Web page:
Blame Game: How hospitals can protect nurses

Nurses often take the blame for medication errors. But should they really? How can hospitals support nurses in this blame game?

Imagine this hypothetical but possible scenario: an elderly patient had died from multi-organ failure and blood poisoning. She was accidentally given 10 times her prescribed dose of anaesthetic by a nurse. While the overdose was not the cause of death, the blame fell squarely on the nurse.

Shirley Heng, Chief Nurse, Khoo Teck Puat Hospital

When it comes to medication error incidents, nurses often can become convenient scapegoats or fall-guys. Shirley Heng, Chief Nurse at Khoo Teck Puat Hospital, talks to Hospital Insights Asia on how hospitals can put in place processes and adopt technology to minimise human errors, and foster a “no-blame” culture with a communicative team-based approach.

Finger-pointing doesn’t help

Human errors can happen at any step of the treatment process. Administering medication to patients is often the last mile. Prior to it are other steps such as packing, prescribing, and verifying. Nurses are often blamed because they are the ones tasked to administer drugs to patients and therefore are expected to have ensured the final check.

Yet, penalising human errors, when they accidentally happen, will not prevent future errors from happening. More than helping, the threat of punishment makes nurses more fearful of reporting errors. It does nothing to prevent these mistakes from happening again.

While it’s true that nurses need to understand their responsibility to provide accurate and appropriate care for patients, trusting in their abilities and letting them know they have support from the management are better than blaming them when errors happen.

Errors may be prevented

“To err is human,” as they say. Mistakes happen due to several reasons that sometimes are out of our control. Often, factors related to workload and prescriptions cause medication errors.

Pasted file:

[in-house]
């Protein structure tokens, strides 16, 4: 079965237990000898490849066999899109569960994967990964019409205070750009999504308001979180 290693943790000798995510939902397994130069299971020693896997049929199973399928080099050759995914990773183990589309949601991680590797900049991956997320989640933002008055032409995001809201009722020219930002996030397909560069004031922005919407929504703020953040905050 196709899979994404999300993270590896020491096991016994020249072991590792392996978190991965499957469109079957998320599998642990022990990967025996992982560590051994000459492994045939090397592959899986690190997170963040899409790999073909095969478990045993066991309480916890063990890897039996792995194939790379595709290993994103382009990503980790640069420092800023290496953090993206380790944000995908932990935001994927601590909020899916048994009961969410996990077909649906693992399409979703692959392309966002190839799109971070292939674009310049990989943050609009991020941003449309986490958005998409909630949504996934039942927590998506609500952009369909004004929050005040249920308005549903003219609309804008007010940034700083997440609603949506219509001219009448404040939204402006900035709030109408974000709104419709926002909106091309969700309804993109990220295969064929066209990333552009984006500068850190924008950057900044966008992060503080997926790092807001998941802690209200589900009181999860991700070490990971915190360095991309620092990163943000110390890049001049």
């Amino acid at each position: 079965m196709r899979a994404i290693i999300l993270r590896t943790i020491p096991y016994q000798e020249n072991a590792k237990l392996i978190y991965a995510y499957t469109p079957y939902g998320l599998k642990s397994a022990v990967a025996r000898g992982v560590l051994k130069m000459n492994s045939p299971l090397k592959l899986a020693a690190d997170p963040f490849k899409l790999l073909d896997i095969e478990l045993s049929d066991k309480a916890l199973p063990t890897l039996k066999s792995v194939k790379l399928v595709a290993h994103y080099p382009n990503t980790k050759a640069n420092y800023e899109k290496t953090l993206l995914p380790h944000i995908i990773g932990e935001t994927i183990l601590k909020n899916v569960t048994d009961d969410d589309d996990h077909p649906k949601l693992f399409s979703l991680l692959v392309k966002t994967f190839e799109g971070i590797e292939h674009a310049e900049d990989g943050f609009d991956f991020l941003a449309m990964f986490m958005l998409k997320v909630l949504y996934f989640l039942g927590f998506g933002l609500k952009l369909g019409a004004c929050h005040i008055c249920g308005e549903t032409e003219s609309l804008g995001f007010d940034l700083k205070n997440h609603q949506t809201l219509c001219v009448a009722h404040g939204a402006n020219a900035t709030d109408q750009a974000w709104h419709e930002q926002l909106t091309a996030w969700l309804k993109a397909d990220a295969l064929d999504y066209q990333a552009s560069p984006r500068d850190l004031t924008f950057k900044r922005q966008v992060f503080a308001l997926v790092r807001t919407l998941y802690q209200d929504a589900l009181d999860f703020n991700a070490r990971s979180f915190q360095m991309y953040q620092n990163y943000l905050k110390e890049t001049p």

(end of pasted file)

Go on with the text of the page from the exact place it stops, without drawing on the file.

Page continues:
Staff shortage leads to a whole bunch of problems. Distractions occur especially when doctors and nurses take on a heavy workload or have many concurrent activities or tasks. But this can be mitigated. For Heng, a dedicated time for medication administration rounds, staff support (for example, responding for each other when patients or another personnel call), and reviewing traditional ward activities may be done to minimise clashing of other activities with medication administration, like ward rounds and scheduling of procedures for patients.

On another note, technological support can address misinterpretations in prescription and medication charts. “We have already shifted to electronic medication order and administration so errors from misinterpretation are minimised, if not removed,” Heng shares.

While no technology can lighten nurses’ emotion or perception of being blamed, Heng believes that technology must be used to “support the care providers involved in every step of medication management, starting from ordering to administration.”

A no-blame culture is key

In case medication errors occur in a hospital, a non-punitive approach must be used. Eliminating a culture of blame makes nurses more open and communicative, which are highly important in mitigating errors early on.

Creating a no-blame culture involves encouraging a root-cause analysis in looking at reported incidents. Reviewing every segment of the process in which errors can happen lets the staff know they are supported. “It is an ongoing battle to investigate error sensitively and ensure our staff, especially our nurses, feel supported as second victims,” says Heng.

An ideal scenario to address incidents should be transparent. The nurse manager receives the first report of the incident, interviews the staff involved, creates an incident report which includes a root cause analysis, and shares findings to various teams for learning and quality improvement.

Equally crucial is using a multi-disciplinary approach. Insights from doctors, nurses, and pharmacists help move the investigation forward. Regular communication, likewise, has to be encouraged for different staff levels.

Blaming will get us nowhere. Besides preventing medication errors, hospital leaders have the responsibility to let their staff know that finger-pointing is the last thing they’ll ever have to worry about as they care for patients.

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Catch Shirley Heng on 8 December 2020 for a panel discussion on “Stretching an already stretched workforce: Managing nurses”. Register for HMA Virtual today!

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